Yale University, 1961. Stanley Milgram designs a psychology experiment that still resonates to this day, in which people think they’re delivering painful electric shocks to an affable stranger strapped into a chair in another room. Despite his pleads for mercy, the majority of subjects don’t stop the experiment, administering what they think is a near-fatal electric shock, simply because they’ve been told to do so. With Nazi Adolf Eichmann’s trial airing in living rooms across America, Milgram strikes a nerve in popular culture and the scientific community with his exploration into people’s tendency to comply with authority. Celebrated in some circles, he is also accused of being a deceptive, manipulative monster, but his wife Sasha stands by him through it all.
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During the Great Depression, identical twins are separated at birth. One, Drexel Hemsley becomes a wildly successful ’50s rock star, while the other, Ryan Wade, struggles to balance his passion for music and pleasing his parents, who want him to become a preacher. Finally, Ryan rebels against his parents’ wishes and launches his own music career — performing the hits of Drexel Hemsley. Ryan later learns the truth about Drexel when their fates tragically collide.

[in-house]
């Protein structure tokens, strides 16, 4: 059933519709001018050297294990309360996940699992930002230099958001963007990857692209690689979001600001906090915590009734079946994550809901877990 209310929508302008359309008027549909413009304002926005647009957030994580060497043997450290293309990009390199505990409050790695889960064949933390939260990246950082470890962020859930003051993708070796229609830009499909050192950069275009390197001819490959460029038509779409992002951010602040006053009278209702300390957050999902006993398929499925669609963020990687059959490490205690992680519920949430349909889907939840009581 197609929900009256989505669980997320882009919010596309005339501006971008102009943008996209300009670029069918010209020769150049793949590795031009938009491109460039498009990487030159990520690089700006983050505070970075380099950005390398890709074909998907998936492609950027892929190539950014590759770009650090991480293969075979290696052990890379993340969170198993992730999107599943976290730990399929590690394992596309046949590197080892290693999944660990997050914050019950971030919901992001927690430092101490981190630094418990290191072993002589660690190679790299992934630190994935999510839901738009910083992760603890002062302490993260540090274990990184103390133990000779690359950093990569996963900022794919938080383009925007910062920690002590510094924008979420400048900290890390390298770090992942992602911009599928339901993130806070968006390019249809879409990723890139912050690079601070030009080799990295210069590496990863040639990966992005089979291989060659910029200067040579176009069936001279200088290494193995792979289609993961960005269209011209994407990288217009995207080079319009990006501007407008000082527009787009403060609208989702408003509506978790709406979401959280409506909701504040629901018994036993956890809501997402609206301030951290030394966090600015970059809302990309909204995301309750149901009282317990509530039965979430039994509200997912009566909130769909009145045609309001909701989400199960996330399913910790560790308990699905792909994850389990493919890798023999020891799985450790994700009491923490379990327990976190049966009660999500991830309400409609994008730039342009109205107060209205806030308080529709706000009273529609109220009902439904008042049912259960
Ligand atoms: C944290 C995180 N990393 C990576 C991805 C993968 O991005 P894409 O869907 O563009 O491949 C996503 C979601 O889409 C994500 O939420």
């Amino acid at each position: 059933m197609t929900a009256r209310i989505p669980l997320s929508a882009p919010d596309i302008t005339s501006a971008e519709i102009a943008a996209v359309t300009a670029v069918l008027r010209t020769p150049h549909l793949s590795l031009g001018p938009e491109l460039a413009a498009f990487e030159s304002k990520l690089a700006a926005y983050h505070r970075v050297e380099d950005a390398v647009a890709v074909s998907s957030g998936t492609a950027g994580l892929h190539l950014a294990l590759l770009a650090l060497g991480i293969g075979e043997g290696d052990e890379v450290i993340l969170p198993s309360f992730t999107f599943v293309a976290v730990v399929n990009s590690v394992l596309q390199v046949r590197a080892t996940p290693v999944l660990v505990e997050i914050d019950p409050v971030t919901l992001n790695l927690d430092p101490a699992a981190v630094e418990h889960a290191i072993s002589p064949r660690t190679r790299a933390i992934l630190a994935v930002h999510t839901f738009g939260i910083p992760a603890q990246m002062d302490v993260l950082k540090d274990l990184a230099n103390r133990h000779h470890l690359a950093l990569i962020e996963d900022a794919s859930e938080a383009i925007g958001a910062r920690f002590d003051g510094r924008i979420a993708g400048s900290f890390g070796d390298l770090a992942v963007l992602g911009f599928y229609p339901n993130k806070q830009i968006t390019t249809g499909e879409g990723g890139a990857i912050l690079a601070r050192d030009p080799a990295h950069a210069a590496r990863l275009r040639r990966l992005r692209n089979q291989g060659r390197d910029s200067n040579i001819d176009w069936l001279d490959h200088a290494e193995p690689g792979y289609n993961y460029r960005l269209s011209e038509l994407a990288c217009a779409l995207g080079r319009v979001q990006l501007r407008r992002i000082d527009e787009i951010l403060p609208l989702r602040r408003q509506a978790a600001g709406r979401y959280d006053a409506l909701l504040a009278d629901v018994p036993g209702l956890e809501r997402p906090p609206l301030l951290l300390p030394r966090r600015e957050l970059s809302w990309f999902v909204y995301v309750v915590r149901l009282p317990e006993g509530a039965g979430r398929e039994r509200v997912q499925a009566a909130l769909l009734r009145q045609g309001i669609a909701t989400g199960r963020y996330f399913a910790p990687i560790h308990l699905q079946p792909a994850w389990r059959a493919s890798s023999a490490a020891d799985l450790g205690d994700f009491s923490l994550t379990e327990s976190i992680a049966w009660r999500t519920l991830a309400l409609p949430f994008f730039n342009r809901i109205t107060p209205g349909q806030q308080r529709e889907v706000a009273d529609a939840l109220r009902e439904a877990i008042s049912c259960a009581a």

There’s drama aplenty for the travelling theatre company Chekhov Cabaret. The actors share the good times and the bad as a nomadic tribe where work and private life always mingle. They don’t mince words, these obstreperous actors with a sardonic sense of humour. Theatre always comes first.
This English-language adaptation of the Swedish novel by Stieg Larsson follows a disgraced journalist, Mikael Blomkvist, as he investigates the disappearance of a weary patriarch’s niece from 40 years ago. He is aided by the pierced, tattooed, punk computer hacker named Lisbeth Salander. As they work together in the investigation, Blomkvist and Salander uncover immense corruption beyond anything they have ever imagined.